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insites (web)

Every Issue

Cite as: (2007) 81(6) LIJ, p. 78

This month we review three practical tools to help you retrieve information, a site for OHS researchers, the Bar Association of Queensland journal and the LIV complaints handling procedures.

Magistrates Cases

Selected cases from the Magistrates’ Court of Victoria from 1993 onwards are available on this site. You can search or browse for cases from the front page. The Advanced Search link allows you to look for a case by title, keywords or content so it is more targeted than the simple search box. A search on “long service leave” in the content field, for example, brings up two cases, with the well-known Clohesy v Melbourne Cricket Club at the top of the list. You might also like to enter the “legal forum” where you can read and participate in online discussion. You can also subscribe to the Magistrates Cases Service – a subscription that includes loose parts during the year and an annual bound volume with indexes.

Search Warrants Manual

The Search Warrants Manual, authored by Magistrate Jennie Bowles, is now freely accessible through the Judicial College of Victoria website. Select Publications then Search Warrants Manual. The main function of the manual is to provide a list of sections of commonwealth and Victorian Acts to which search warrants apply. Clicking on a section reveals three “subtopics” – Definitions, Authorized Applicants and Other Relevant Information. This third section takes into account factors such as criteria for issuing a search warrant and the kind of evidential material to be searched for. The manual is another useful addition to the Judicial College website.

British and Irish Legal Information Institute (BAILII)

BAILII provides free online access to British and Irish primary legal materials. The BAILII website (reviewed in the May 2001 LIJ) was recently updated. Separate search forms have been created for case law, legislation and other resources, making it even easier to construct effective queries and find what you are looking for.
Use the tick-boxes at the bottom of the forms to limit by jurisdiction, e.g. only decisions from the Court of Appeal in Northern Ireland/only Statutory Instruments of the Scottish Parliament. Search results can be sorted by date, title, jurisdiction or relevance. A-Z indices are also available so you can browse by case name or legislation title. For years before 1996, BAILII is adding leading cases in core subject areas. BAILII does not include legal periodicals, but there is a collection of law reform publications.

Australian Safety and Compensation Council

The Australian Safety and Compensation Council (ASCC) website provides a wealth of information relating to occupational health and safety (OHS). The homepage allows fast access to main contact bodies for each of the states and territories. For example, click on Victoria in the map of Australia to connect with the Victorian WorkCover Authority. Links to national policy and standards for best practice are also available from the homepage. The eCalendar provides a comprehensive list of Australian and international events and the health and safety topics menu contains a wide range of information, including the national OHS strategy for 2002-2012, OHS standards and codes of practice, hazards and safety issues, statistical data and reports.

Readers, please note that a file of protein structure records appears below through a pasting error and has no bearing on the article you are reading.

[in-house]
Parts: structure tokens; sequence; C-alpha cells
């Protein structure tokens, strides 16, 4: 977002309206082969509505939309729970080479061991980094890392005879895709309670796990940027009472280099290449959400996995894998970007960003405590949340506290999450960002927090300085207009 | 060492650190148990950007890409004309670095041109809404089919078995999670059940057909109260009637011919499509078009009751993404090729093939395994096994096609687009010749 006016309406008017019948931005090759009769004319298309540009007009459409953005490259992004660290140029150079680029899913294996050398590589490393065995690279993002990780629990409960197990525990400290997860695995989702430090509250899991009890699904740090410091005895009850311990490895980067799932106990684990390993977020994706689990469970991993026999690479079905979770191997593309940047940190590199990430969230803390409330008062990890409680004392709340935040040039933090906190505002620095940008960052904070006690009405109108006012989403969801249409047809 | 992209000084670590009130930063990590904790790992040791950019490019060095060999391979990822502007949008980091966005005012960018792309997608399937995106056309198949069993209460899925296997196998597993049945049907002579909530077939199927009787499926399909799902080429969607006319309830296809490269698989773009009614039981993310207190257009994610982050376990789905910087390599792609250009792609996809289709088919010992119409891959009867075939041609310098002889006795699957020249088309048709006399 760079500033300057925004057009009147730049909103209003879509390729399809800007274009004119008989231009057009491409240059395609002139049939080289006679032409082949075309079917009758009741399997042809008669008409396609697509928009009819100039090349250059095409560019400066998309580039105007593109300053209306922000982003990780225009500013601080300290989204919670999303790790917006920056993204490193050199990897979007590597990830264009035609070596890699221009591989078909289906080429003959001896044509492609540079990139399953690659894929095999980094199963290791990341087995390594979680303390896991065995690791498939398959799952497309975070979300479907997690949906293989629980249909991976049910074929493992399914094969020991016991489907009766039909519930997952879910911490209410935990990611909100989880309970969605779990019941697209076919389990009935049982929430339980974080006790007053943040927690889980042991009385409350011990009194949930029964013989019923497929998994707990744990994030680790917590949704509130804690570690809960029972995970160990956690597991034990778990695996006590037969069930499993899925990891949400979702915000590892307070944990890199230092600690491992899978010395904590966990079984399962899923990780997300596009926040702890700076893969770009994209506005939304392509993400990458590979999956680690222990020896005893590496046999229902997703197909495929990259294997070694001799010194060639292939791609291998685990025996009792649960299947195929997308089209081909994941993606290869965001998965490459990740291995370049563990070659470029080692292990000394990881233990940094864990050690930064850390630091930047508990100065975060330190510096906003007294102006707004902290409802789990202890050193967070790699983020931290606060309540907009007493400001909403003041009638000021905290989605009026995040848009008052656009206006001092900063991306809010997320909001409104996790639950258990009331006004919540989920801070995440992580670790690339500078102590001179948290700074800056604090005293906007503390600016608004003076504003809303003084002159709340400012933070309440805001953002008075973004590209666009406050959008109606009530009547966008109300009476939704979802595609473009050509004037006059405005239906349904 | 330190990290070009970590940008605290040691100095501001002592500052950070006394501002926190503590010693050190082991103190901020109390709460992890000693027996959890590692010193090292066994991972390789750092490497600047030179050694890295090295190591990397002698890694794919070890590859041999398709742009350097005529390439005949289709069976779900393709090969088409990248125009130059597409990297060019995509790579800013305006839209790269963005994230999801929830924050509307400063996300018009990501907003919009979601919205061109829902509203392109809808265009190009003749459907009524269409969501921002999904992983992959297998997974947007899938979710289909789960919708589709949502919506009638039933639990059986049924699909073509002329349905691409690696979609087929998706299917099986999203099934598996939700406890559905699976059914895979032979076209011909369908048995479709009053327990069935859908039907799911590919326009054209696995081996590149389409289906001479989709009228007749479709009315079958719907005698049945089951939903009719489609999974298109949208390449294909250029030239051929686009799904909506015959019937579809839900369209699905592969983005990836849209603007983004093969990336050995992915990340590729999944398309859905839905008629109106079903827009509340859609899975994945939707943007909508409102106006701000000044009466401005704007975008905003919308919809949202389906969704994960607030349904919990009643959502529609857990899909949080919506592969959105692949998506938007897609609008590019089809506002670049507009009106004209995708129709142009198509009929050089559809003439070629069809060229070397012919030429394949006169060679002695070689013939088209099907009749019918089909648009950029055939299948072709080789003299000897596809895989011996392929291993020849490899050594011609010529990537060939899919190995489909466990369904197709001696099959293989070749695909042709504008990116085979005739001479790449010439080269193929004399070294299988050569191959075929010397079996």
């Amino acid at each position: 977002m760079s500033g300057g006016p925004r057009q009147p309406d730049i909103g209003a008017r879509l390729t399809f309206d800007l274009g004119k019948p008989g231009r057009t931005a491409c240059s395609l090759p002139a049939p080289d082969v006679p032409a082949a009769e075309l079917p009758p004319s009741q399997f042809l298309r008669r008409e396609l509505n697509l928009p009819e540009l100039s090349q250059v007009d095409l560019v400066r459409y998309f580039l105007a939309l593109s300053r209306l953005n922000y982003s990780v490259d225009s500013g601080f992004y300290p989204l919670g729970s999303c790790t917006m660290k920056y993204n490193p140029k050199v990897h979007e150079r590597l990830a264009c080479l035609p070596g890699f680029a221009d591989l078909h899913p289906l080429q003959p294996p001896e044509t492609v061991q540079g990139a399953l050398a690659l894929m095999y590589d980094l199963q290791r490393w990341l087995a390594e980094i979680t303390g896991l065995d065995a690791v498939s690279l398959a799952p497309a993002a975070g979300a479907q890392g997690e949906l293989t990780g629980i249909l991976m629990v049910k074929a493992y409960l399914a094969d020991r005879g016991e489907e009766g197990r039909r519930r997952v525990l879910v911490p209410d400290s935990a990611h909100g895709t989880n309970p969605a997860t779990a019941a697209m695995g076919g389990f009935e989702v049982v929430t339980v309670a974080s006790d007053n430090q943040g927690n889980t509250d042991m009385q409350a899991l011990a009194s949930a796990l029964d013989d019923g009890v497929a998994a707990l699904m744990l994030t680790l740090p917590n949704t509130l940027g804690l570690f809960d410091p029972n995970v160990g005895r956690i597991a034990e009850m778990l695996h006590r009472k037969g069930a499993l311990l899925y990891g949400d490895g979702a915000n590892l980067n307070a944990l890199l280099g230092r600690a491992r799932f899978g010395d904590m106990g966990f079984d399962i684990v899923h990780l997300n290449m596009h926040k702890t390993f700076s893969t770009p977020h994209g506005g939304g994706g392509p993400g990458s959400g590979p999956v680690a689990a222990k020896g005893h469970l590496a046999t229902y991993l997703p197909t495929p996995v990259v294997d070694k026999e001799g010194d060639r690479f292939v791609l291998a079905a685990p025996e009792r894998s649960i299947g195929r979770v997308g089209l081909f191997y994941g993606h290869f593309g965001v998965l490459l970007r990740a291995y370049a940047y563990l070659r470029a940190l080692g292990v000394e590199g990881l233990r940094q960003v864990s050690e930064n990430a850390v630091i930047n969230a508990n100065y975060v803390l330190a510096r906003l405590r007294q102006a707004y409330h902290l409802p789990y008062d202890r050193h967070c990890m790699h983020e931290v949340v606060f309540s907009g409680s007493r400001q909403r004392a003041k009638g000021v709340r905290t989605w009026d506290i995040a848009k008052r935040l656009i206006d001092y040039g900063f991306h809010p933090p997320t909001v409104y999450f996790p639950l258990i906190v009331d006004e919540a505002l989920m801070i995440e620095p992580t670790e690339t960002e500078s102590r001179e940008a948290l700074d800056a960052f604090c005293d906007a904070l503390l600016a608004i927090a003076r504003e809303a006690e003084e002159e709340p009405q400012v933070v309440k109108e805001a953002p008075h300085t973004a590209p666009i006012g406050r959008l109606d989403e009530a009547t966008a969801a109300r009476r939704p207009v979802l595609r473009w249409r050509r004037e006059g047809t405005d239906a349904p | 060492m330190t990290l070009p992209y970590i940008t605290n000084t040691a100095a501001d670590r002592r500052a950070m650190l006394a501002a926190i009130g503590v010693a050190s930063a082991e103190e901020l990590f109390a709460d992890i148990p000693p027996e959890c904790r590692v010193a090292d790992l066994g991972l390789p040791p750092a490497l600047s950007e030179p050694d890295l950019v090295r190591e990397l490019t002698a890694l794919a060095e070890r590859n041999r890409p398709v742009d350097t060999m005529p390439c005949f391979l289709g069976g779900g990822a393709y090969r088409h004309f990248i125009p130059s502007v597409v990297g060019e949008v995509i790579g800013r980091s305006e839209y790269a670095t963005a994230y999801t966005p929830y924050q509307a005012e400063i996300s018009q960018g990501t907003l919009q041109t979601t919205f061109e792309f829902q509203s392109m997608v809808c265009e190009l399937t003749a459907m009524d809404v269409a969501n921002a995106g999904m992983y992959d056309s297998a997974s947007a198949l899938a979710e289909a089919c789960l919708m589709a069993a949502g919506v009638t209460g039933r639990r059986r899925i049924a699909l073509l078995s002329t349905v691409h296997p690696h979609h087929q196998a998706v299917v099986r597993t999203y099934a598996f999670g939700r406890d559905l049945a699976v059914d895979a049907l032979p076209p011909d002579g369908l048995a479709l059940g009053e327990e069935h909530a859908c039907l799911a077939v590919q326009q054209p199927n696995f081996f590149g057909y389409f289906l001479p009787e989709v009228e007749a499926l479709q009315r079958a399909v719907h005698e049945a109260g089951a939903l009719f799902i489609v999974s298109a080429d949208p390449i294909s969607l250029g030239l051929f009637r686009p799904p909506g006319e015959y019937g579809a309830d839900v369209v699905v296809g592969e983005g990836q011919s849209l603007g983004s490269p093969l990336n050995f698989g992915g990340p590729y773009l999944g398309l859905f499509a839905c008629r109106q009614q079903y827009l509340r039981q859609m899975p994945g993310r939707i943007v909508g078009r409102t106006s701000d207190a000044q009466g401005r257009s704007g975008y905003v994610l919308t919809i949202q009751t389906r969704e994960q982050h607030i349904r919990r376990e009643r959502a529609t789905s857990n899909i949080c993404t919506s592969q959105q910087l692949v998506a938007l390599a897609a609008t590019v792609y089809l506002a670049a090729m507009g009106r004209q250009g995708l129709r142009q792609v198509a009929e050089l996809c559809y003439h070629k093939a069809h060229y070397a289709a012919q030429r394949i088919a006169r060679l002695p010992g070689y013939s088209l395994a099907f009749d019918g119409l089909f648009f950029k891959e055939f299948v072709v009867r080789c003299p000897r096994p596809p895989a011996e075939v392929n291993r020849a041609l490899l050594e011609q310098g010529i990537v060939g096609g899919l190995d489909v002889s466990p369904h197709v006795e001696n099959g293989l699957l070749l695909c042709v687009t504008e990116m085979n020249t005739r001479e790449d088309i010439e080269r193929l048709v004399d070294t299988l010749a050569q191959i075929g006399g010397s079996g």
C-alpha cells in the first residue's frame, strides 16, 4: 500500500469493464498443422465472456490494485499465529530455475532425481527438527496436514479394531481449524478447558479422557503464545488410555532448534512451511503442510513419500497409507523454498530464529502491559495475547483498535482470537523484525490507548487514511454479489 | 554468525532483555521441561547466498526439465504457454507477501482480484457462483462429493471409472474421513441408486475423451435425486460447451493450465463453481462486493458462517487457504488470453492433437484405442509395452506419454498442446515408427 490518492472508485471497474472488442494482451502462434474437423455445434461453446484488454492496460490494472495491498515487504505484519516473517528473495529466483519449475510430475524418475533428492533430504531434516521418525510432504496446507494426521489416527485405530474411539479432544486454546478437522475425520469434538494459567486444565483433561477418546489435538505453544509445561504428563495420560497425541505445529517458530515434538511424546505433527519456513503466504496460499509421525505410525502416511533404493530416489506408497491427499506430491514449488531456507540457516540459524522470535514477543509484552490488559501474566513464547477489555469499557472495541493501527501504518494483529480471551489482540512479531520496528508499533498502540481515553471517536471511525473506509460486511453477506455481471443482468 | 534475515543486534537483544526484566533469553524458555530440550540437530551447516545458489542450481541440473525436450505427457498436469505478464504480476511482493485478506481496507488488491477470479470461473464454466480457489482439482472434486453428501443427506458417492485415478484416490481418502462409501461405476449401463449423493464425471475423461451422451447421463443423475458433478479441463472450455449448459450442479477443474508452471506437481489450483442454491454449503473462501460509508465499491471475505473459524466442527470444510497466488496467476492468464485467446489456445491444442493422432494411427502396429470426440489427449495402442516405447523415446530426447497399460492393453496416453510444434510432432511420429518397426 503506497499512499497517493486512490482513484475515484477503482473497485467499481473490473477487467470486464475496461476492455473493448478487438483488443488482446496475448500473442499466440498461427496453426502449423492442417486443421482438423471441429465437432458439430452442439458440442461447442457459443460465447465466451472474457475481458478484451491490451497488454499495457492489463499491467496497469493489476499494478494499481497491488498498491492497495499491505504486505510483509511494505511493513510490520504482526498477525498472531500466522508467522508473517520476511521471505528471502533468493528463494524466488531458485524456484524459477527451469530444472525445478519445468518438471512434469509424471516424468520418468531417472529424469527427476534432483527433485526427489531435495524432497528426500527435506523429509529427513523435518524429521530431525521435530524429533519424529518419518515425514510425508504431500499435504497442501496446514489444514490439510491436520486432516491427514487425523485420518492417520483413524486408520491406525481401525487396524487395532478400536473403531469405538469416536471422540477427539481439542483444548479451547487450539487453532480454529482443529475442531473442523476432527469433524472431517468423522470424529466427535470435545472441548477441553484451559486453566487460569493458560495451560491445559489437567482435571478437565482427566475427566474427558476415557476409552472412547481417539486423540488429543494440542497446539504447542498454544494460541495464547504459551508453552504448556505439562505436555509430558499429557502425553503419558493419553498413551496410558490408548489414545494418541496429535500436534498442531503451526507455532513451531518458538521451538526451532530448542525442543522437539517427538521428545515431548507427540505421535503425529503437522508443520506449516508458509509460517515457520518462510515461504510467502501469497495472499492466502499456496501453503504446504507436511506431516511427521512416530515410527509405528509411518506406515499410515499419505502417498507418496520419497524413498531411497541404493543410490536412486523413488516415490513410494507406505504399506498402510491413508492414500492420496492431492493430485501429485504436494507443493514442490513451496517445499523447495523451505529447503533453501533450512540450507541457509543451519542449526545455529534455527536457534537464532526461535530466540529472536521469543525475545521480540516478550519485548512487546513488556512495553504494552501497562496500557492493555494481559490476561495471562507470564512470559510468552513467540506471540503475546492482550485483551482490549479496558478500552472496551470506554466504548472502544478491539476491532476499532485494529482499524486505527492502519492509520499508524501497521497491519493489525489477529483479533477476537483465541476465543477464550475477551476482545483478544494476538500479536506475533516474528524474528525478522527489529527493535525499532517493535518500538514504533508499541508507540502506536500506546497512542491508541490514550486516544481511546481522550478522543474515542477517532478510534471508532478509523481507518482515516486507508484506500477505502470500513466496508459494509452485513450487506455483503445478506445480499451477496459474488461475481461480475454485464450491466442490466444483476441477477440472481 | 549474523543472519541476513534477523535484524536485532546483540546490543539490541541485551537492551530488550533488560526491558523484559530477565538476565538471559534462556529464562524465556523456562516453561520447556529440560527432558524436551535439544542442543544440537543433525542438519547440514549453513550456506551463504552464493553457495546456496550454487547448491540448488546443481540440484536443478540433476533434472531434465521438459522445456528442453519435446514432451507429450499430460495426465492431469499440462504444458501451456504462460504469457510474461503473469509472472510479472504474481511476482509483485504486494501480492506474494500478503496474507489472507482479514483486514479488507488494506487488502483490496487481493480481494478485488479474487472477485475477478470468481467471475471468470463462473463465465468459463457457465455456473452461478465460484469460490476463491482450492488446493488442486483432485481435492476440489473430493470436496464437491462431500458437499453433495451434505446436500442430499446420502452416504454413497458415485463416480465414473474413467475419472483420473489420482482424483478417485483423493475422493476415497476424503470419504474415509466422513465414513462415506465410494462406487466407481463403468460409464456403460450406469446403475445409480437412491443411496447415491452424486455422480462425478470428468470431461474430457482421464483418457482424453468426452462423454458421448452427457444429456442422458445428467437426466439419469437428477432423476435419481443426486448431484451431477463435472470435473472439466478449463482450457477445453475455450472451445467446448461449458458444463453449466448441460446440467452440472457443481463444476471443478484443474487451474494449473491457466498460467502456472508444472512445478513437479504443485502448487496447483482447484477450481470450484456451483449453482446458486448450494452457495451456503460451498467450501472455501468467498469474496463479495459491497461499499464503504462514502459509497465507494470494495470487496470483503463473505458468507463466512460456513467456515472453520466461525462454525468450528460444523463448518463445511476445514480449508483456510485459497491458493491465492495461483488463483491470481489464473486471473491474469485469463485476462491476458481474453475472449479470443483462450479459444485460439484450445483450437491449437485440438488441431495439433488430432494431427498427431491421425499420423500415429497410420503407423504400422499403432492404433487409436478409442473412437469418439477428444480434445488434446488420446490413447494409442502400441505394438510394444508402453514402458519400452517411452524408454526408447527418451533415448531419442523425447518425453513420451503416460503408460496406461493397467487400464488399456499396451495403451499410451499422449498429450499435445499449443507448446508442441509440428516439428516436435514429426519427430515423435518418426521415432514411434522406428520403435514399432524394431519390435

Hearsay: The journal of the Bar Association of Queensland

The Bar Association of Queensland’s journal is now an online publication (from issue 16, March 2007). It will be published monthly and each edition will remain on the Internet until the next edition is published. Previous editions, including its earlier PDF-only format, are accessible in the archive. It is envisaged that the move to the fully online format will provide many benefits, especially the interactive forum, where members are encouraged to post comments and enter debate on published topics. Another feature is the inclusion of links to decisions of courts, including the High Court. The journal content is also fully searchable online. Although written for the Queensland Bar, the issue reviewed provided interesting content for a broader audience. Worth a look.


The complaints area of the Law Institute of Victoria (LIV) website is a good starting point for dealing with a complaint that has been made against you or your firm. The information outlines the notification of complaint procedure and what action you must take. Further information is provided on common disputes that arise between a client and solicitor. The page covers the major topics that are cause for complaint – overcharging, financial loss and breach of conduct. There is
an explanation of each type of complaint, how it is dealt with and the time frames for making complaints against a solicitor. Contact details are provided for the complaints officer at the LIV who can assist in setting up a complaint handling procedure for your firm.


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